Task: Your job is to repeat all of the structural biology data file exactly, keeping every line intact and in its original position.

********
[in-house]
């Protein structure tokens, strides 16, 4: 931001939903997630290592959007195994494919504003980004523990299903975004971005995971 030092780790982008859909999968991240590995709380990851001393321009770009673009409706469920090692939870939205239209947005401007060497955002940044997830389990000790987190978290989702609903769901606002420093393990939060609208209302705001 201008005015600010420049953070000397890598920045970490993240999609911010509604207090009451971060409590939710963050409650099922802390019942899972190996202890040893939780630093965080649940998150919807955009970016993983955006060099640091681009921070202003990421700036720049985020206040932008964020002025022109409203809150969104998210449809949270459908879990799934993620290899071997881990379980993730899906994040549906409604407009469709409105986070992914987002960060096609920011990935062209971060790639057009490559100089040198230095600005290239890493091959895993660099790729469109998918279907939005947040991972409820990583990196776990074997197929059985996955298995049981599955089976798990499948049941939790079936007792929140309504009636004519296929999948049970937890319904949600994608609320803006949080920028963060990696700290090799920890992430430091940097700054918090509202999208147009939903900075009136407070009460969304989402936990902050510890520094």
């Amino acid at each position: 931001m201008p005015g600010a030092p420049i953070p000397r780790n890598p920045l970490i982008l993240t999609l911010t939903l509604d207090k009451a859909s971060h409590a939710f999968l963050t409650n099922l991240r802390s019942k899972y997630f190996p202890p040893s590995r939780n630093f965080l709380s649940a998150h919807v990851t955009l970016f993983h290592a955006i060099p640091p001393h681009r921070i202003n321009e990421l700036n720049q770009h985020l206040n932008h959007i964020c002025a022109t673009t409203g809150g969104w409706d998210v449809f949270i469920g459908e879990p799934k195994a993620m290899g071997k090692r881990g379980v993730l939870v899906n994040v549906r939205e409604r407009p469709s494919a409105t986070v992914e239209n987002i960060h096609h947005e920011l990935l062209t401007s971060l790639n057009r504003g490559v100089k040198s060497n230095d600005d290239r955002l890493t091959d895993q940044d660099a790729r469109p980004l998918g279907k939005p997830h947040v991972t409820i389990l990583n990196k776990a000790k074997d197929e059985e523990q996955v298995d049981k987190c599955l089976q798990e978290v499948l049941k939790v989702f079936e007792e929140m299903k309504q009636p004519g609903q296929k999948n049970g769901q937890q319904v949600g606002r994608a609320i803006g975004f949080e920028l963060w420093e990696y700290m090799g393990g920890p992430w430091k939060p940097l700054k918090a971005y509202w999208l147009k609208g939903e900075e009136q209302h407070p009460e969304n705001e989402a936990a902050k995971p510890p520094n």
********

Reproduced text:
[in-house]
């Protein structure tokens, strides 16, 4: 931001939903997630290592959007195994494919504003980004523990299903975004971005995971 030092780790982008859909999968991240590995709380990851001393321009770009673009409706469920090692939870939205239209947005401007060497955002940044997830389990000790987190978290989702609903769901606002420093393990939060609208209302705001 201008005015600010420049953070000397890598920045970490993240999609911010509604207090009451971060409590939710963050409650099922802390019942899972190996202890040893939780630093965080649940998150919807955009970016993983955006060099640091681009921070202003990421700036720049985020206040932008964020002025022109409203809150969104998210449809949270459908879990799934993620290899071997881990379980993730899906994040549906409604407009469709409105986070992914987002960060096609920011990935062209971060790639057009490559100089040198230095600005290239890493091959895993660099790729469109998918279907939005947040991972409820990583990196776990074997197929059985996955298995049981599955089976798990499948049941939790079936007792929140309504009636004519296929999948049970937890319904949600994608609320803006949080920028963060990696700290090799920890992430430091940097700054918090509202999208147009939903900075009136407070009460969304989402936990902050510890520094």
């Amino acid at each position: 931001m201008p005015g600010a030092p420049i953070p000397r780790n890598p920045l970490i982008l993240t999609l911010t939903l509604d207090k009451a859909s971060h409590a939710f999968l963050t409650n099922l991240r802390s019942k899972y997630f190996p202890p040893s590995r939780n630093f965080l709380s649940a998150h919807v990851t955009l970016f993983h290592a955006i060099p640091p001393h681009r921070i202003n321009e990421l700036n720049q770009h985020l206040n932008h959007i964020c002025a022109t673009t409203g809150g969104w409706d998210v449809f949270i469920g459908e879990p799934k195994a993620m290899g071997k090692r881990g379980v993730l939870v899906n994040v549906r939205e409604r407009p469709s494919a409105t986070v992914e239209n987002i960060h096609h947005e920011l990935l062209t401007s971060l790639n057009r504003g490559v100089k040198s060497n230095d600005d290239r955002l890493t091959d895993q940044d660099a790729r469109p980004l998918g279907k939005p997830h947040v991972t409820i389990l990583n990196k776990a000790k074997d197929e059985e523990q996955v298995d049981k987190c599955l089976q798990e978290v499948l049941k939790v989702f079936e007792e929140m299903k309504q009636p004519g609903q296929k999948n049970g769901q937890q319904v949600g606002r994608a609320i803006g975004f949080e920028l963060w420093e990696y700290m090799g393990g920890p992430w430091k939060p940097l700054k918090a971005y509202w999208l147009k609208g939903e900075e009136q209302h407070p009460e969304n705001e989402a936990a902050k995971p510890p520094n």